RS: Your recent essay in The Atlantic, I Used to Be an Anti-Vaxer, got a lot of great attention. What was your experience like to write and publish such a piece with so many strong opinions around that issue?

KC: It was terrifying to write because I'm ashamed that I was ever an anti-vaxer, and that essay was, in part, an up-close & personal analysis of that shame. I also figured I'd get attacked no matter what I said, given how strongly everyone feels about vaccination, and a few comments & emails were pretty nasty. But the vitriol wasn't too bad, I'm happy with how the essay turned out, and am thrilled that lots of people liked and shared it.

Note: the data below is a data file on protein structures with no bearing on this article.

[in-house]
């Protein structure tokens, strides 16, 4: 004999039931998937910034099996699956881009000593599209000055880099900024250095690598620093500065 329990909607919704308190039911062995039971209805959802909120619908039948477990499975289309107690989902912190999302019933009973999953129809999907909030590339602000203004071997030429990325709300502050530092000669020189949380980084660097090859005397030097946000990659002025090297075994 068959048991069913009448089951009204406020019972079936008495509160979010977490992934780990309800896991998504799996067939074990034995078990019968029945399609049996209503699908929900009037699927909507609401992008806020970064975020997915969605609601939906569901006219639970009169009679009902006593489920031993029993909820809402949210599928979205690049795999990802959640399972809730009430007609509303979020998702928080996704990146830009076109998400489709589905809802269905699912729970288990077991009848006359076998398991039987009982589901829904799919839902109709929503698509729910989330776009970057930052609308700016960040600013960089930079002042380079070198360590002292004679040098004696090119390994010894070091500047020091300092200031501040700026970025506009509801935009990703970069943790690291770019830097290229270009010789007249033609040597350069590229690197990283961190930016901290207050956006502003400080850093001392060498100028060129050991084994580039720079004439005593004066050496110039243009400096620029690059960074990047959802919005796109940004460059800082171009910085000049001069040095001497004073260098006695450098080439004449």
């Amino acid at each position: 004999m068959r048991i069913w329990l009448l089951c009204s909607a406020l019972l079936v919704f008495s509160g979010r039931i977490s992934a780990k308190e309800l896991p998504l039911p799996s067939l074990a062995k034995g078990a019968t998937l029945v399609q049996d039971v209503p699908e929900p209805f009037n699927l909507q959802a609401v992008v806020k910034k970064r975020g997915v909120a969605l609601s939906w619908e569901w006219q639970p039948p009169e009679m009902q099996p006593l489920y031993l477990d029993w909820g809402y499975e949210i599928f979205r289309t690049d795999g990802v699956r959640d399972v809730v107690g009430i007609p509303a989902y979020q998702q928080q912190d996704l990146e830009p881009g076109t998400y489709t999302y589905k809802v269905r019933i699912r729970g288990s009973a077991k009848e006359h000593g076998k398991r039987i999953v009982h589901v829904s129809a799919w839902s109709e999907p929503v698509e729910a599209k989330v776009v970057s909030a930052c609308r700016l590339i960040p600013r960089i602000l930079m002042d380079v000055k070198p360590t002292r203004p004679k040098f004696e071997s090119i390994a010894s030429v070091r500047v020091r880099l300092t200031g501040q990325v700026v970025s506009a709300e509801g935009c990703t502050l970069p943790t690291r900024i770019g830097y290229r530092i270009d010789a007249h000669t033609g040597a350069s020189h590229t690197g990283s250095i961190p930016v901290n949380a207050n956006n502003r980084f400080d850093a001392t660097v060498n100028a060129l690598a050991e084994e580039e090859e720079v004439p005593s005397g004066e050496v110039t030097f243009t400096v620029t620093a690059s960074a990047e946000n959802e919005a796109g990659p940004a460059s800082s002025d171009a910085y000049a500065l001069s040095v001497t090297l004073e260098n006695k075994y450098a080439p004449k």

You won the 2012 Short Short Fiction contest for Esquire with your story "Avenue B." What's been your overall experience with submitting to contests and competitions versus submitting work to publications directly?

I've had much more luck submitting work directly to publications. I loved winning the Esquire contest though: It was free to enter, scored me an invitation to a fantastic party, and helped me out career-wise. And the Esquire staff, in addition to being a bunch of fun people, has excellent taste in whiskey. 

What can people expect from your reading?

Guns, arson, and a bunch of guys who just won the lottery.